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Long-term visual acuity, retention and complications observed with the type-I and type-II Boston keratoprostheses in an Irish population
  1. E S Duignan1,
  2. S Ní Dhubhghaill1,2,
  3. C Malone1,
  4. W Power1
  1. 1Department of Ophthalmology, Royal Victoria Eye and Ear Hospital, Dublin, Ireland
  2. 2Department of Ophthalmology, Antwerp University Hospital, Edegem, Belgium
  1. Correspondence to Dr Emma S Duignan, Department of Ophthalmology, Royal Victoria Eye and Ear Hospital, Adelaide Road, Dublin 2, Ireland; emmaduignan{at}


Aim To evaluate the outcomes of the type-I and type-II Boston keratoprostheses in a single Irish centre.

Methods A retrospective chart review of keratoprosthesis implantations carried out in our institution from November 2002 to March 2014 was performed. All procedures were performed by a single surgeon (WP).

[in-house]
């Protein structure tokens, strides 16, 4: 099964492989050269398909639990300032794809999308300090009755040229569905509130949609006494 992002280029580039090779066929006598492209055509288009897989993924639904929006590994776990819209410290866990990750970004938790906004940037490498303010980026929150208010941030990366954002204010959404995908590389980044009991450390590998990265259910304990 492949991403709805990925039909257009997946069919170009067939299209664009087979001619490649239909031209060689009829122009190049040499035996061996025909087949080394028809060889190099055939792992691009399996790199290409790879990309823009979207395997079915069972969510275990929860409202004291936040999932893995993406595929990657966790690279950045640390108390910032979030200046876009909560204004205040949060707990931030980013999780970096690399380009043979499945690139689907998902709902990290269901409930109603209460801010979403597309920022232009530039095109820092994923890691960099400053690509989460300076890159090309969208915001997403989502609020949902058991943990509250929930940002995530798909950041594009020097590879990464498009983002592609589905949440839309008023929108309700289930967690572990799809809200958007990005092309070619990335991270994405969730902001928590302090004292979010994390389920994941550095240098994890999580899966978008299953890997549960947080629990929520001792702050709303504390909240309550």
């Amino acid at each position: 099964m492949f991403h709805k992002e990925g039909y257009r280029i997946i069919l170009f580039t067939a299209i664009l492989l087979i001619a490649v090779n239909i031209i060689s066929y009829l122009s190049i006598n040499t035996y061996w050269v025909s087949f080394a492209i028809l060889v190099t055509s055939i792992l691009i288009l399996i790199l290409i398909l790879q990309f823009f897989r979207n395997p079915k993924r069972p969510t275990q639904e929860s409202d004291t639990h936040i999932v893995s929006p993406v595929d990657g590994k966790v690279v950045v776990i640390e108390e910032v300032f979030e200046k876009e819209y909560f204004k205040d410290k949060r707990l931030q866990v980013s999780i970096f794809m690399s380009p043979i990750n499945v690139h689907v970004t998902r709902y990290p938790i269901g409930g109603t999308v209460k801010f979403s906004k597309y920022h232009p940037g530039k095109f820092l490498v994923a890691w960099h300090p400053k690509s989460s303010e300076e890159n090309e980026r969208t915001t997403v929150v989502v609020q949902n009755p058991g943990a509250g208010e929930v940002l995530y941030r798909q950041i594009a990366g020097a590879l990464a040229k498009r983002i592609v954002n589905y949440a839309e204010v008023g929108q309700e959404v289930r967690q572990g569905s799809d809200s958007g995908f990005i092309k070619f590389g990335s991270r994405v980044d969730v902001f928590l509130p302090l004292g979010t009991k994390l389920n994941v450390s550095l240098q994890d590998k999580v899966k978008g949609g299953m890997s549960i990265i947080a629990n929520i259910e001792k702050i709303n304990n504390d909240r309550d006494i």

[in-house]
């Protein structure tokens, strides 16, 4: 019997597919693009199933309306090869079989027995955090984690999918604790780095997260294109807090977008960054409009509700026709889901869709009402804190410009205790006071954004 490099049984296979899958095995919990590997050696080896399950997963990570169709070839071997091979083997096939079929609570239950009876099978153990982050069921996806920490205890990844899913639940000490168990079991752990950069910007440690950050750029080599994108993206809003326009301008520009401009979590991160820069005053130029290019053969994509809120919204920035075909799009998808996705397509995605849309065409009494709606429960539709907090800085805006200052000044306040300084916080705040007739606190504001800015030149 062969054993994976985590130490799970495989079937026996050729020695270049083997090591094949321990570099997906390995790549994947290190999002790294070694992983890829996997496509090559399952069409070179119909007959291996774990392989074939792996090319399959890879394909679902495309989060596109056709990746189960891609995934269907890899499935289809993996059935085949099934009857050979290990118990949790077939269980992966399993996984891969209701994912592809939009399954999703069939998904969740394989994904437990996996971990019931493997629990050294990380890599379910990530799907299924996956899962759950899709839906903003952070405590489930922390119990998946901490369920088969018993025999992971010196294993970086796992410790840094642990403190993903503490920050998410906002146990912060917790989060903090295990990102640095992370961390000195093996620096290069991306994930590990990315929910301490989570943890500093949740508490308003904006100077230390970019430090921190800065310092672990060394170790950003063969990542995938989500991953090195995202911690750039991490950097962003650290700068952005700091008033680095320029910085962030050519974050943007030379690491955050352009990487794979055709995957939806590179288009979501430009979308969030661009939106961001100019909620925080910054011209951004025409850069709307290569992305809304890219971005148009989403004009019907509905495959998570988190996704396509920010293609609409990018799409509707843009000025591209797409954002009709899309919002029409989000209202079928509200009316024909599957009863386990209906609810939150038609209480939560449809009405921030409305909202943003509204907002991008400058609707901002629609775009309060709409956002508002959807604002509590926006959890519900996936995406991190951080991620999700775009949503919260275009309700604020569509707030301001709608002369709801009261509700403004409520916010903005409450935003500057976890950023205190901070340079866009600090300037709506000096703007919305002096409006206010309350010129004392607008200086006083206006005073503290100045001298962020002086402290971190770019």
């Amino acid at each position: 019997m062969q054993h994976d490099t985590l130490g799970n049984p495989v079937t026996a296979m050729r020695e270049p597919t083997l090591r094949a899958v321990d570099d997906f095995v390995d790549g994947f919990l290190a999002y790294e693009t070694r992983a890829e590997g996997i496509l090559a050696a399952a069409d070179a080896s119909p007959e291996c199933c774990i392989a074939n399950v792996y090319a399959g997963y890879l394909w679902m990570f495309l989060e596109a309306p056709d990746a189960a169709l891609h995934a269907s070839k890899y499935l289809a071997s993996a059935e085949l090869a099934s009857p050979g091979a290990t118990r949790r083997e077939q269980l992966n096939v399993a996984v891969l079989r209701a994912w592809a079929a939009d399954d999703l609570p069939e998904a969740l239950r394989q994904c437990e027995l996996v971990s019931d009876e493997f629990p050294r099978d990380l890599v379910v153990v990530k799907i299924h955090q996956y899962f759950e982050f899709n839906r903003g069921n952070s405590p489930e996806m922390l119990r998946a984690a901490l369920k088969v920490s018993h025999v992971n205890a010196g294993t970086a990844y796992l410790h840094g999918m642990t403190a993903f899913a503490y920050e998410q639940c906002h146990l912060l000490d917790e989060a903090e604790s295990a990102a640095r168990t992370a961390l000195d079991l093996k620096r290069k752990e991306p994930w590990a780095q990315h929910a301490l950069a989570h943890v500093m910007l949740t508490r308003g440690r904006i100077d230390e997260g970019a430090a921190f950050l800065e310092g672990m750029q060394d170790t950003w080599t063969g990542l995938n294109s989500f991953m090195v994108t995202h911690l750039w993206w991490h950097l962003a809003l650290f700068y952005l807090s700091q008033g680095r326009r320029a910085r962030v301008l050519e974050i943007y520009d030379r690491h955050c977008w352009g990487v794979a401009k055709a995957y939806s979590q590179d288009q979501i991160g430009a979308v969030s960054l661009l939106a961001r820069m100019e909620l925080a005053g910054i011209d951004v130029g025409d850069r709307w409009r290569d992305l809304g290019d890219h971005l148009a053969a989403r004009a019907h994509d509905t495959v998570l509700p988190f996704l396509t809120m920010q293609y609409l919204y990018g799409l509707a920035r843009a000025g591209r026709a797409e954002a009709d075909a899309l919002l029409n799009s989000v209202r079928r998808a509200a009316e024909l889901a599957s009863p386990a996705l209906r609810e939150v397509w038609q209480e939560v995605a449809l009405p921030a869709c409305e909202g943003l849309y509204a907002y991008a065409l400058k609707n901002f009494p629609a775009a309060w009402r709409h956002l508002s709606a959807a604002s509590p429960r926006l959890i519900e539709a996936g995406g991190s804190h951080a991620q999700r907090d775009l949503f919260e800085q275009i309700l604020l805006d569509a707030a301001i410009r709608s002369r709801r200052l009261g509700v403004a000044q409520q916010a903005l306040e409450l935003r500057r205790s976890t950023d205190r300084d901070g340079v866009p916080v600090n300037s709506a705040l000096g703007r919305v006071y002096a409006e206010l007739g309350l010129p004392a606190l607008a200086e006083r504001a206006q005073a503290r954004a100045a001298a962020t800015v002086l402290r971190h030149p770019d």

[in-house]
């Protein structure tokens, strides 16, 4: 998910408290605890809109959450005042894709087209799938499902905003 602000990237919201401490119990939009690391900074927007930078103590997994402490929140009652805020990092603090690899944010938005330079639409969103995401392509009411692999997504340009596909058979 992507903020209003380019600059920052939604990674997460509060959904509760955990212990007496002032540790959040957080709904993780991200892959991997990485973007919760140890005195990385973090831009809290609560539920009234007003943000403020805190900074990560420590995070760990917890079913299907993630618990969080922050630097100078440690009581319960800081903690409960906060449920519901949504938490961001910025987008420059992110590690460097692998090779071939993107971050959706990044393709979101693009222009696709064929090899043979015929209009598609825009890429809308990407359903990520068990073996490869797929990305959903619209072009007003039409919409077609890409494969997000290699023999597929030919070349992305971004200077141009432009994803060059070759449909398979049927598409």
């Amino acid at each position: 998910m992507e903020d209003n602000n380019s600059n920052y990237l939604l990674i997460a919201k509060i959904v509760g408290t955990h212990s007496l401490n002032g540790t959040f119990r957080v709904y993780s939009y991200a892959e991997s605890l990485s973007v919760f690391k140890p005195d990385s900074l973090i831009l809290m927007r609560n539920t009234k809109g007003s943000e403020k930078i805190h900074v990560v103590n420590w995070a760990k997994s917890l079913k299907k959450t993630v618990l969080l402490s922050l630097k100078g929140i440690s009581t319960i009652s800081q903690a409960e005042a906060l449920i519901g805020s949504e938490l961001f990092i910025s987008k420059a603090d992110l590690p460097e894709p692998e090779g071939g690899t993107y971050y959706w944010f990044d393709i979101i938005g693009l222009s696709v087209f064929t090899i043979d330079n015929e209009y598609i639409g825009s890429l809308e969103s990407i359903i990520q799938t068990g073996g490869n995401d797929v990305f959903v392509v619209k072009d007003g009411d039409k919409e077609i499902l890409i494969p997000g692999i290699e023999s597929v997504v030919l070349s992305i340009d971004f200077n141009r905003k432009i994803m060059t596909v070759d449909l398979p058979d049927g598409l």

Results Thirty-four keratoprosthesis implantations were carried out in 31 patients with a mean follow-up of 42±31 months (range 2–110 months). Seventeen patients were female (54.8%) and 14 were male (45.2%). The majority of keratoprostheses implanted were type-I (31/34, 91.2%), and three were type-II (3/34, 8.8%). Twenty-nine patients (85.3%) had an improvement in distance best-corrected visual acuity (BCVA) from baseline. Fifty per cent (17/34) of patients had a best-ever BCVA of at least 6/12. Eighteen patients (64.3%) retained a BCVA of at least 6/60 at 1 year. Over the course of follow-up, six keratoprostheses were explanted from six eyes of five patients, one of which was a type-II keratoprosthesis. Twenty-six patients (76.5%) developed postoperative complications. Complications included retroprosthetic membrane (18 patients, 52.9%), an exacerbation or new diagnosis of glaucoma (6 patients, 17.6%), endophthalmitis (5 patients, 14.7%) and retinal detachment (2 patients, 5.9%).

Conclusions These data demonstrate excellent visual acuity and retention outcomes in a cohort with a long follow-up period in a single centre. Complications remain a considerable source of morbidity. These outcomes provide further evidence for the long-term stability of type-I and type-II Boston keratoprostheses in the management of patients in whom a traditional graft is likely to fail.

  • Cornea
  • Prosthesis
  • Treatment Surgery

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